A stethoscope
Traditional risk factors for heart disease include high blood pressure, diabetes, high cholesterol and obesity. (For Spectrum Health Beat)

A well visit to her gynecologist can benefit a woman’s heart, two leading U.S. medical groups say.

“As the leading health care providers for women, OB/GYNs provide care that goes far beyond reproductive health and are in a unique position to screen, counsel and educate patients on heart health,” said Dr. Haywood Brown, immediate past president of the American College of Obstetricians and Gynecologists.


Our Take

Heart disease affects one-third of all women.

Did you know that it also happens to be the No. 1 killer of women and causes 17.5 million deaths per year? That’s the bad news.

The good news is that heart disease is preventable, or at least it can be delayed by many years. Heart attacks do not have to happen at such an alarming rate; in fact, they shouldn’t even happen at all.

Heart rehabilitation, lifestyle changes and medications can save lives by preventing heart attacks.

Diana Bitner, MD, NCMP, Spectrum Health Medical Group, is board certified in obstetrics and gynecology and shares these details and more in a recent blog post.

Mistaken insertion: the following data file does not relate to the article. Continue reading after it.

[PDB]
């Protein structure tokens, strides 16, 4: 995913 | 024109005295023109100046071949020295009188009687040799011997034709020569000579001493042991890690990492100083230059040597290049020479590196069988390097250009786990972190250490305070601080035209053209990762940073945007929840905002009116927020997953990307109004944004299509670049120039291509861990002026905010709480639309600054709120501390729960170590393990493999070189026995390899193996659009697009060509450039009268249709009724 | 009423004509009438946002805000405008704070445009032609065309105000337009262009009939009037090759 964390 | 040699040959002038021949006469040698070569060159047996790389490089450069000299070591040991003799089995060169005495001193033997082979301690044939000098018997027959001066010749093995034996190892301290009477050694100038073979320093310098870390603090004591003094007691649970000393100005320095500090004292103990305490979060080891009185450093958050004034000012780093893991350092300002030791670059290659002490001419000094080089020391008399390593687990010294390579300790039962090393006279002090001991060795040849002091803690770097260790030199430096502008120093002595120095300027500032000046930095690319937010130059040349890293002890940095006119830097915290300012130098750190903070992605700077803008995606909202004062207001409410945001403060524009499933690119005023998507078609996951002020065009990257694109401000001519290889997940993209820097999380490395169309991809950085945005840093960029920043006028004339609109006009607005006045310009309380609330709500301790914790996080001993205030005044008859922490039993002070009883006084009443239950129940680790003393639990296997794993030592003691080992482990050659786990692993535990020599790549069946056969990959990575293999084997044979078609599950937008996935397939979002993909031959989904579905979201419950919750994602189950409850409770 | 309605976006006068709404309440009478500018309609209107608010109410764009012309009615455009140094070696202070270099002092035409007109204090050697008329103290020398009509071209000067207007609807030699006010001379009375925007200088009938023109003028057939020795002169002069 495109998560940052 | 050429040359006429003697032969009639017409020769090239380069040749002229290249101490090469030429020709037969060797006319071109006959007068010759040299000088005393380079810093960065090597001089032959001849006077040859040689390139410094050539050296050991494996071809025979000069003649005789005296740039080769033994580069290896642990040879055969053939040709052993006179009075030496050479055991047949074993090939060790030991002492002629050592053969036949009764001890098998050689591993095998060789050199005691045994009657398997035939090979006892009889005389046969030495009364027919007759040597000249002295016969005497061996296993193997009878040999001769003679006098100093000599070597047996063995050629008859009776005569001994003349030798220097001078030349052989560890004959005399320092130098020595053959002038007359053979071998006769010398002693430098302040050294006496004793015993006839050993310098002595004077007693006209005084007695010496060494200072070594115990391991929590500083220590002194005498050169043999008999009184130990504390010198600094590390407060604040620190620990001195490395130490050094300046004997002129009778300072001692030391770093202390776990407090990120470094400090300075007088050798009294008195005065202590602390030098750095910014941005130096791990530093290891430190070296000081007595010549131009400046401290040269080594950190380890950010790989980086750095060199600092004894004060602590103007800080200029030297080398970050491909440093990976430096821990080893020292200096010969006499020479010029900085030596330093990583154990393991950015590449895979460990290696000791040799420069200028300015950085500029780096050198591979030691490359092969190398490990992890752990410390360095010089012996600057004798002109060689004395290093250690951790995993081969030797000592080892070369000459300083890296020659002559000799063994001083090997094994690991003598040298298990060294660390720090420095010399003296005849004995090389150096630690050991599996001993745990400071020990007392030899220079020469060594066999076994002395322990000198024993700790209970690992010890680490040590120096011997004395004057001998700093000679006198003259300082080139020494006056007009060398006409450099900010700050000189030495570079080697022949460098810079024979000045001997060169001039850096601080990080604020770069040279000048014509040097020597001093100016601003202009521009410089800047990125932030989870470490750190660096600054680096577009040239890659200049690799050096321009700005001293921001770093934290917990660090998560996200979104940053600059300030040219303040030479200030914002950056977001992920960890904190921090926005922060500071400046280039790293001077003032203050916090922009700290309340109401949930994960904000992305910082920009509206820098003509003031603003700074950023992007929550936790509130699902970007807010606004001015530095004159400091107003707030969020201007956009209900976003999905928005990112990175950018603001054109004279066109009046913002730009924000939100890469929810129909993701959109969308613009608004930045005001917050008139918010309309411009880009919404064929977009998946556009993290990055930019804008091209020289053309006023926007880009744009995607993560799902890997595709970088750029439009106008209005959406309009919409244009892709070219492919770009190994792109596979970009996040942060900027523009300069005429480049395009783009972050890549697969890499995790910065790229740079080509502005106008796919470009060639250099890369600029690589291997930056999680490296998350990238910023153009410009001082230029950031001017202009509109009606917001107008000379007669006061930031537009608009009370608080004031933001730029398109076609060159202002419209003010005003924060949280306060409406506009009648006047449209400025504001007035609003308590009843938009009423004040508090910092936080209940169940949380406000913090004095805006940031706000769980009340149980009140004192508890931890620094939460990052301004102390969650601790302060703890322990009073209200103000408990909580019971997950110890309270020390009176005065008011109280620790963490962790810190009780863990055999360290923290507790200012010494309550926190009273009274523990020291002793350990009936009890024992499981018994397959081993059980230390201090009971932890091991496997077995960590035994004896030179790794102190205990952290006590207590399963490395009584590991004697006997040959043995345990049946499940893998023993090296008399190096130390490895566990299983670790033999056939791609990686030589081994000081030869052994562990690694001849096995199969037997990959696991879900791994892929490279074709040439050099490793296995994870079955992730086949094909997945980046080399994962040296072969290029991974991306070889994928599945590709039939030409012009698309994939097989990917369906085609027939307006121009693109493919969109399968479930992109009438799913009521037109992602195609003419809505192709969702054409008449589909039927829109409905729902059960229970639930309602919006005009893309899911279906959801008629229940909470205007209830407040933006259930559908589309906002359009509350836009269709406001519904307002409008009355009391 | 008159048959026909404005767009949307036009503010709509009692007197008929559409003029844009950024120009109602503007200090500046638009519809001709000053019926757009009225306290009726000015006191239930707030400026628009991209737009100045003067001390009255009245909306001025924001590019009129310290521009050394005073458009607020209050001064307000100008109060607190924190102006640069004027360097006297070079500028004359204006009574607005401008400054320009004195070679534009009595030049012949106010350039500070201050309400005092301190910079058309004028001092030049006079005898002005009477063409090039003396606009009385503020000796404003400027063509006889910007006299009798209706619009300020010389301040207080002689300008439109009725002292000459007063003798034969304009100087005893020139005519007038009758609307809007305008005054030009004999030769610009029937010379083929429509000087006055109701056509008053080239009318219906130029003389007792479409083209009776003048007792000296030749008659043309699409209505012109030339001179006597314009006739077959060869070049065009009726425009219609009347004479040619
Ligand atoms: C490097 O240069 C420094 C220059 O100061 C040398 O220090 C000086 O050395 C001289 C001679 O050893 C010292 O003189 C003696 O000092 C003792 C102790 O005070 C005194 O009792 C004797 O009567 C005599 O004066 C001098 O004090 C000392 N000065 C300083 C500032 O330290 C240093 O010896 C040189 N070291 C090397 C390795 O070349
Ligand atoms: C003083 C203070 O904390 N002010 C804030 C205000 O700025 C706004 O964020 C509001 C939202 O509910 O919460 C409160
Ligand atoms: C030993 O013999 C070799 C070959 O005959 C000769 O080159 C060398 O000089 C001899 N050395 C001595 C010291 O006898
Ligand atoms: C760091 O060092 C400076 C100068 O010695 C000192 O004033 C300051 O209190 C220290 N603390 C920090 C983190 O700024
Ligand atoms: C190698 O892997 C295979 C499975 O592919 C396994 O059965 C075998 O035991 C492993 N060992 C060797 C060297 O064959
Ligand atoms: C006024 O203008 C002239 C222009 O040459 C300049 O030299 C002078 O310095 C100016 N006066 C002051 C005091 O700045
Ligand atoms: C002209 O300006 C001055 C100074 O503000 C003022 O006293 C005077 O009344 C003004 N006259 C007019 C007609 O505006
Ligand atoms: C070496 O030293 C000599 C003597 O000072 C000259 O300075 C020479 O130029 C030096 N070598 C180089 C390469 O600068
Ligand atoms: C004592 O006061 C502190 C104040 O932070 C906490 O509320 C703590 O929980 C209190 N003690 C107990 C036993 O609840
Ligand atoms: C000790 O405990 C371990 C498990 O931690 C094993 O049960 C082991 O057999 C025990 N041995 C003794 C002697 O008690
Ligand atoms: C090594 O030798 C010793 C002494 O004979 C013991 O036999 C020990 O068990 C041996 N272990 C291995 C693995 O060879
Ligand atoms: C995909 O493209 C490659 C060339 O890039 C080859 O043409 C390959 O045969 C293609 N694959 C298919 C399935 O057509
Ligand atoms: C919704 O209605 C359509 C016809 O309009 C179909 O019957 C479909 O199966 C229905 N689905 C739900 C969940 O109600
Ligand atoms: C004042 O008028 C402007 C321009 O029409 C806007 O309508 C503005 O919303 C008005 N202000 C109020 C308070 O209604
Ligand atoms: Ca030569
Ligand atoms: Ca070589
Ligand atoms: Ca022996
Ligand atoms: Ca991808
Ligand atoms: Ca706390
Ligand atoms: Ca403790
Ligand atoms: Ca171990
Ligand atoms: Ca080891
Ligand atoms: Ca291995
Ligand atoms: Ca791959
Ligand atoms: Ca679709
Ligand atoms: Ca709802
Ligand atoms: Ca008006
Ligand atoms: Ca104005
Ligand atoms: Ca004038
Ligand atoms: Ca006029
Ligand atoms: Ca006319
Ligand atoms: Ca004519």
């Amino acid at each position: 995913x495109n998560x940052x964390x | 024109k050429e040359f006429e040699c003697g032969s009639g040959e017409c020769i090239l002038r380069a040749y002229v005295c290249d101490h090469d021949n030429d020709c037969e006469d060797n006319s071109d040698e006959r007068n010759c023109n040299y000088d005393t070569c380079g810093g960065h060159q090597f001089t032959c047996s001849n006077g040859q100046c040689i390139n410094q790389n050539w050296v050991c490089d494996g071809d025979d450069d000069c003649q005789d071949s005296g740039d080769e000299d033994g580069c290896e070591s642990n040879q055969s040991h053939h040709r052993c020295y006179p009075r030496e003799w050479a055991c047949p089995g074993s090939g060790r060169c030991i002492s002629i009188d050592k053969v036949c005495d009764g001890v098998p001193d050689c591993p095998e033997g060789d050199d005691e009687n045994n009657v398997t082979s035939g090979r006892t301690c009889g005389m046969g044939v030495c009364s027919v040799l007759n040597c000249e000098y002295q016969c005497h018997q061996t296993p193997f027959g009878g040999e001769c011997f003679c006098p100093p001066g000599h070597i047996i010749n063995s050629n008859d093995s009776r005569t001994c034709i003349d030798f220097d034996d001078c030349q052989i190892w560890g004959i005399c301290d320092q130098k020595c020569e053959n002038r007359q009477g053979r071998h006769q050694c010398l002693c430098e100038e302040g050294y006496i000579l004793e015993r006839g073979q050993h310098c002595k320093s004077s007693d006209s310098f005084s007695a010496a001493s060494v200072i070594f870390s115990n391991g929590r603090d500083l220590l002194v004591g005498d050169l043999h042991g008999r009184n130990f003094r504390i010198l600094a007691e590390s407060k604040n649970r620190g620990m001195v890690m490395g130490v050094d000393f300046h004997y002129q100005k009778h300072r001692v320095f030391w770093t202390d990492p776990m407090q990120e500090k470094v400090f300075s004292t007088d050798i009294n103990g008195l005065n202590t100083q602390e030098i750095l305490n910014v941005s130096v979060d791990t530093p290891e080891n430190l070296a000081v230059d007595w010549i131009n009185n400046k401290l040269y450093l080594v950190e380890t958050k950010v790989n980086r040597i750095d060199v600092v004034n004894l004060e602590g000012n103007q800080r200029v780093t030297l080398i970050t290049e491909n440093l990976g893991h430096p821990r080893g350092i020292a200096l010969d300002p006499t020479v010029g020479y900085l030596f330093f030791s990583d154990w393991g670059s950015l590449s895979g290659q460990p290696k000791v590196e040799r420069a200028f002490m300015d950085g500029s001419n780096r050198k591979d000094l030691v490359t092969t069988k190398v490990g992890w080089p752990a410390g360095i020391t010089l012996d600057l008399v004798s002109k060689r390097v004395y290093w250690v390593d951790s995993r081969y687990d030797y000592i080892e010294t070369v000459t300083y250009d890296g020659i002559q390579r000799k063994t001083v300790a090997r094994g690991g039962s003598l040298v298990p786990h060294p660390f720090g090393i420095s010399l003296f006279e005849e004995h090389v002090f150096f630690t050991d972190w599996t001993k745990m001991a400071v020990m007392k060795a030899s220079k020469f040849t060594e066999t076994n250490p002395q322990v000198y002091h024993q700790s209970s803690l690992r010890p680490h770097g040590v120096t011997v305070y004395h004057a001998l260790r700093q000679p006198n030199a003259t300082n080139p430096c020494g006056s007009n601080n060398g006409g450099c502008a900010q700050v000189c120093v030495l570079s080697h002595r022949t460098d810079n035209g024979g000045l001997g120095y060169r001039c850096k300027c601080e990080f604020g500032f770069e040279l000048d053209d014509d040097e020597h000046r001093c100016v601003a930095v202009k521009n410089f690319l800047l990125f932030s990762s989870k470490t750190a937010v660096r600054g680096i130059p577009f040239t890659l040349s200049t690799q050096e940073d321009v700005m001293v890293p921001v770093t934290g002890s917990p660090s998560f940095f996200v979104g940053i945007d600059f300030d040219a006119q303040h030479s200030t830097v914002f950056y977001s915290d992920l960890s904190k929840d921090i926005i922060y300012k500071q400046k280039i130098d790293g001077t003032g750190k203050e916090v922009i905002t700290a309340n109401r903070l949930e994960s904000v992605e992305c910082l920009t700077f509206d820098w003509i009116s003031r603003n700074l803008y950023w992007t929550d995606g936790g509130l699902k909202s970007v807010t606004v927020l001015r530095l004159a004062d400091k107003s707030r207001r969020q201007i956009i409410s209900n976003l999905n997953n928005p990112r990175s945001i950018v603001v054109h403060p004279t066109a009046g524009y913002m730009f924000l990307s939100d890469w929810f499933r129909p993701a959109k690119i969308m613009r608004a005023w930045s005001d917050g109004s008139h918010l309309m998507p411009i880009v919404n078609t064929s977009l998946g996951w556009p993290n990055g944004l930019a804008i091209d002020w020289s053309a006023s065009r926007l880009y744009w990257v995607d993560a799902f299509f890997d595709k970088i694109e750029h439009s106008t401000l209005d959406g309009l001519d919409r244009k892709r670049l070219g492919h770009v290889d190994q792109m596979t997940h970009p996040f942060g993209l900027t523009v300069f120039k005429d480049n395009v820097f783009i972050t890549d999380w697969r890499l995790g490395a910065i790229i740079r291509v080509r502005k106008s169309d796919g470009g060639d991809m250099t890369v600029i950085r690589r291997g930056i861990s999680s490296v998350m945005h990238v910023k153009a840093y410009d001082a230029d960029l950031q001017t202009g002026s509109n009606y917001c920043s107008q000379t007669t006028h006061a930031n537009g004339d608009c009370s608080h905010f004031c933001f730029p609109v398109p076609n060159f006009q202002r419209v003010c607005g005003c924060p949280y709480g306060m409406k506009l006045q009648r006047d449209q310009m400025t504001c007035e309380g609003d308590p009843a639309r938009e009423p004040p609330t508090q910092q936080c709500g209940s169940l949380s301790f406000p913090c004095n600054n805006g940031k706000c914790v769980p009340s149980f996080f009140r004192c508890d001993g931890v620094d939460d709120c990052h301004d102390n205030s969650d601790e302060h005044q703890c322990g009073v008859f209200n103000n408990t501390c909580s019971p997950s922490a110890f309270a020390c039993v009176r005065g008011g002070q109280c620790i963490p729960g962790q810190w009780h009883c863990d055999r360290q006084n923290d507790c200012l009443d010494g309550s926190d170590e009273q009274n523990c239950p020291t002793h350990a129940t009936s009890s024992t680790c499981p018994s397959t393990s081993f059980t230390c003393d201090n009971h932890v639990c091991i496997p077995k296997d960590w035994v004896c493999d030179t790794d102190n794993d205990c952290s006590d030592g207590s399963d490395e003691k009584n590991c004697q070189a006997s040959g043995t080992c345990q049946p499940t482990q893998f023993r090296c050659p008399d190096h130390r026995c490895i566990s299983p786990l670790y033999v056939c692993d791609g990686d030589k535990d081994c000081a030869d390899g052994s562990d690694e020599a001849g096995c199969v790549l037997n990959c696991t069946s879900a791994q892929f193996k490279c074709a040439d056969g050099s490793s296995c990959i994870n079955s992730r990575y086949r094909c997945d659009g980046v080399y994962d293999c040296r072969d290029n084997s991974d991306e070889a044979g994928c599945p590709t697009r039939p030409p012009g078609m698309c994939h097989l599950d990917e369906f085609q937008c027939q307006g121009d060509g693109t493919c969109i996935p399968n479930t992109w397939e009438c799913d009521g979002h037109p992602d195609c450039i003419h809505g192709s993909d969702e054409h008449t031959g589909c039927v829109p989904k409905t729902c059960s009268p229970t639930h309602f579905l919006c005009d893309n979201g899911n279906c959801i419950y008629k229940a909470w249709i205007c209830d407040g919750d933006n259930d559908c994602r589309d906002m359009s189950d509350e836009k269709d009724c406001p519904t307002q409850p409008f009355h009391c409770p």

Read her blog post to learn more.

“OB/GYNs have a powerful opportunity to be the secret weapon in the fight against heart disease,” Brown added in an American College of Obstetricians and Gynecologists news release.

In a joint advisory, ACOG and the American Heart Association said annual well-woman exams by obstetrician-gynecologists should include a heart disease risk assessment. The advisory emphasizes the value of collaborative care between ob-gyn specialists and cardiologists.

Heart disease and stroke are the leading causes of death in American women. And about 90 percent of them have at least one heart disease and stroke risk factor.

“The annual ‘well woman’ visit provides a powerful opportunity to counsel patients about achieving and maintaining a heart-healthy lifestyle, which is a cornerstone of maintaining heart health,” said Dr. John Warner, president of the American Heart Association.

Traditional risk factors for heart disease—high blood pressure, diabetes, high cholesterol and obesity—affect both sexes, but some may affect women differently or be more significant.

The statement said OB/GYNs are uniquely qualified to identify and treat woman-specific conditions that may increase a woman’s risk of heart disease or stroke.

Certain pregnancy complications, for example, indicate a subsequent increase in the mother’s heart risk. They include pre-eclampsia, gestational diabetes, gestational high blood pressure, preterm delivery and low birth weight.